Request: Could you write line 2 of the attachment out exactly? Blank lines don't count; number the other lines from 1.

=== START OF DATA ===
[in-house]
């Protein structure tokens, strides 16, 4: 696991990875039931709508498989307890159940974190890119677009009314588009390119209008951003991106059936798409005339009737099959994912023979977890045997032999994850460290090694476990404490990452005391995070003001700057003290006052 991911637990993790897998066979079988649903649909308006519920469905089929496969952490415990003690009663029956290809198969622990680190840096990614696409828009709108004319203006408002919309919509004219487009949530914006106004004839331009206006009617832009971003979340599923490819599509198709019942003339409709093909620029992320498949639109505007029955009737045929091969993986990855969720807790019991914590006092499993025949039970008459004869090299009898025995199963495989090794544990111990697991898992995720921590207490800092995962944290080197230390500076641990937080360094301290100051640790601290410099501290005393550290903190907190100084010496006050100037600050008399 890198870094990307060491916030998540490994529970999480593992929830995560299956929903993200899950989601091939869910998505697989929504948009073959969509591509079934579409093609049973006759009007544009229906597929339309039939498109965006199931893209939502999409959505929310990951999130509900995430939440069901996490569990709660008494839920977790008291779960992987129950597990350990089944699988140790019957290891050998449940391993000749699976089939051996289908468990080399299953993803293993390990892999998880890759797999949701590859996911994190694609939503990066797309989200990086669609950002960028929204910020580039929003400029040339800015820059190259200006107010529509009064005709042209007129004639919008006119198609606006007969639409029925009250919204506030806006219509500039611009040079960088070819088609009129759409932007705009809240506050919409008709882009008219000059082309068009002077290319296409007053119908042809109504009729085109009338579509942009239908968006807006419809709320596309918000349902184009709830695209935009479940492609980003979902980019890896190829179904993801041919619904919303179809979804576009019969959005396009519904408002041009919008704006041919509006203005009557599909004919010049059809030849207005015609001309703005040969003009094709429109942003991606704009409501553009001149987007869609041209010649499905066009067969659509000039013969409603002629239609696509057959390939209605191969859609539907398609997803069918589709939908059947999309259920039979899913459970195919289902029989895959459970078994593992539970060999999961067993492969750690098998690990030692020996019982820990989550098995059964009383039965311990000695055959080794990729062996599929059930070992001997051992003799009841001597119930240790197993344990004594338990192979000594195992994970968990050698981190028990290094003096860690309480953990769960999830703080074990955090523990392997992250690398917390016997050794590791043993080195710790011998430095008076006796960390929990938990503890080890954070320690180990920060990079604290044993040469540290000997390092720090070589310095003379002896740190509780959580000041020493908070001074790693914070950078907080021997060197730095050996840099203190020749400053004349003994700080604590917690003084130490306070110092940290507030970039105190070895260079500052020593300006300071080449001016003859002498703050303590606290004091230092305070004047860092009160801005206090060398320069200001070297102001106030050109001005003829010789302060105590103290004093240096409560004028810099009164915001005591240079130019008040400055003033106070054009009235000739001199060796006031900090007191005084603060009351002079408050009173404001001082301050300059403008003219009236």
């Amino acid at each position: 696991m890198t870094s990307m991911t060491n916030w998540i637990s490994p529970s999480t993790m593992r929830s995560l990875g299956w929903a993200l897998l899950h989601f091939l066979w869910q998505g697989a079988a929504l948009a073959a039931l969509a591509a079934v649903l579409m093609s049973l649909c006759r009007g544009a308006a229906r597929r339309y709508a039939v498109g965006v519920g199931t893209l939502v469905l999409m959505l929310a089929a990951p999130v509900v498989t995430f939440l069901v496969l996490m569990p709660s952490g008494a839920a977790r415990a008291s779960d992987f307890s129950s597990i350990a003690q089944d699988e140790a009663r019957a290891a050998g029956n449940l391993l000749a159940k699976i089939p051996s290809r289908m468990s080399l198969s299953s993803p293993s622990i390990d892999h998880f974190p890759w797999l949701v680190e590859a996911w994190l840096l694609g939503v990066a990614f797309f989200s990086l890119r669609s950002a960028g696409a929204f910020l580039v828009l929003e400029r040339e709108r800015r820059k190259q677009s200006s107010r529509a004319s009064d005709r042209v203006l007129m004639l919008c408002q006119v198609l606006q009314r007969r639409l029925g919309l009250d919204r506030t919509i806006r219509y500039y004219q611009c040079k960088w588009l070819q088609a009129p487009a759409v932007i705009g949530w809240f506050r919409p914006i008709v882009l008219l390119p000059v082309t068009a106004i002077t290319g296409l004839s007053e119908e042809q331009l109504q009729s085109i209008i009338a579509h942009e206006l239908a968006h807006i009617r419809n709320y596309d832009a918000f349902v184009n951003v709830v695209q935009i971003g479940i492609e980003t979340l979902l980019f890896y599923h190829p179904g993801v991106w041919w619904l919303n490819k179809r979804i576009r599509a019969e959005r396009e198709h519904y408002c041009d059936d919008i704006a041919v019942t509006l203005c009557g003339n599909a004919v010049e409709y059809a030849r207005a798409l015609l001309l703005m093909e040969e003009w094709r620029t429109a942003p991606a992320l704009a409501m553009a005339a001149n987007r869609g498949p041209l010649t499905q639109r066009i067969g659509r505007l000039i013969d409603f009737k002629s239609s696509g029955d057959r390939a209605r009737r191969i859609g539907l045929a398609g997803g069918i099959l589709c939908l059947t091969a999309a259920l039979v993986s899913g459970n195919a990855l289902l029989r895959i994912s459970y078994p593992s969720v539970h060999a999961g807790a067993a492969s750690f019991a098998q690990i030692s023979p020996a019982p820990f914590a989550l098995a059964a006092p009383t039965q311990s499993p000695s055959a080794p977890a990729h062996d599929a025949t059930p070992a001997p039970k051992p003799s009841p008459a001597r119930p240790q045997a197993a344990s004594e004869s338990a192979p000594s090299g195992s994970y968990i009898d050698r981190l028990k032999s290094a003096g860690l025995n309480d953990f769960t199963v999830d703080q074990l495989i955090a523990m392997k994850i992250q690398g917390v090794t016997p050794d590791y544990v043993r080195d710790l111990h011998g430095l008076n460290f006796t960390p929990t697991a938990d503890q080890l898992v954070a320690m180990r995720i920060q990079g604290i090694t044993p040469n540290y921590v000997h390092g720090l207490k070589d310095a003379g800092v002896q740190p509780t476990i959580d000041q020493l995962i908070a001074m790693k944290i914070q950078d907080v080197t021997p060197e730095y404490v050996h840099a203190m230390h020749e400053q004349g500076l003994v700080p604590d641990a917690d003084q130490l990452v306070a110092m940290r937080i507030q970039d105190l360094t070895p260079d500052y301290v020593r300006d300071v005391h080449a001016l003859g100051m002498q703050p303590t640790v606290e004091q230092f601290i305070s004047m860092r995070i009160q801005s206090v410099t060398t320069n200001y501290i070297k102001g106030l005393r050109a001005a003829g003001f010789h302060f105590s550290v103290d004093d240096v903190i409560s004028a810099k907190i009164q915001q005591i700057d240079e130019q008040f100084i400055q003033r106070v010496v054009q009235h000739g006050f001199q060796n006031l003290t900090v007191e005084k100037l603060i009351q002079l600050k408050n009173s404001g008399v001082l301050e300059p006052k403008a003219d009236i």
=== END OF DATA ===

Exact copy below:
């Protein structure tokens, strides 16, 4: 696991990875039931709508498989307890159940974190890119677009009314588009390119209008951003991106059936798409005339009737099959994912023979977890045997032999994850460290090694476990404490990452005391995070003001700057003290006052 991911637990993790897998066979079988649903649909308006519920469905089929496969952490415990003690009663029956290809198969622990680190840096990614696409828009709108004319203006408002919309919509004219487009949530914006106004004839331009206006009617832009971003979340599923490819599509198709019942003339409709093909620029992320498949639109505007029955009737045929091969993986990855969720807790019991914590006092499993025949039970008459004869090299009898025995199963495989090794544990111990697991898992995720921590207490800092995962944290080197230390500076641990937080360094301290100051640790601290410099501290005393550290903190907190100084010496006050100037600050008399 890198870094990307060491916030998540490994529970999480593992929830995560299956929903993200899950989601091939869910998505697989929504948009073959969509591509079934579409093609049973006759009007544009229906597929339309039939498109965006199931893209939502999409959505929310990951999130509900995430939440069901996490569990709660008494839920977790008291779960992987129950597990350990089944699988140790019957290891050998449940391993000749699976089939051996289908468990080399299953993803293993390990892999998880890759797999949701590859996911994190694609939503990066797309989200990086669609950002960028929204910020580039929003400029040339800015820059190259200006107010529509009064005709042209007129004639919008006119198609606006007969639409029925009250919204506030806006219509500039611009040079960088070819088609009129759409932007705009809240506050919409008709882009008219000059082309068009002077290319296409007053119908042809109504009729085109009338579509942009239908968006807006419809709320596309918000349902184009709830695209935009479940492609980003979902980019890896190829179904993801041919619904919303179809979804576009019969959005396009519904408002041009919008704006041919509006203005009557599909004919010049059809030849207005015609001309703005040969003009094709429109942003991606704009409501553009001149987007869609041209010649499905066009067969659509000039013969409603002629239609696509057959390939209605191969859609539907398609997803069918589709939908059947999309259920039979899913459970195919289902029989895959459970078994593992539970060999999961067993492969750690098998690990030692020996019982820990989550098995059964009383039965311990000695055959080794990729062996599929059930070992001997051992003799009841001597119930240790197993344990004594338990192979000594195992994970968990050698981190028990290094003096860690309480953990769960999830703080074990955090523990392997992250690398917390016997050794590791043993080195710790011998430095008076006796960390929990938990503890080890954070320690180990920060990079604290044993040469540290000997390092720090070589310095003379002896740190509780959580000041020493908070001074790693914070950078907080021997060197730095050996840099203190020749400053004349003994700080604590917690003084130490306070110092940290507030970039105190070895260079500052020593300006300071080449001016003859002498703050303590606290004091230092305070004047860092009160801005206090060398320069200001070297102001106030050109001005003829010789302060105590103290004093240096409560004028810099009164915001005591240079130019008040400055003033106070054009009235000739001199060796006031900090007191005084603060009351002079408050009173404001001082301050300059403008003219009236």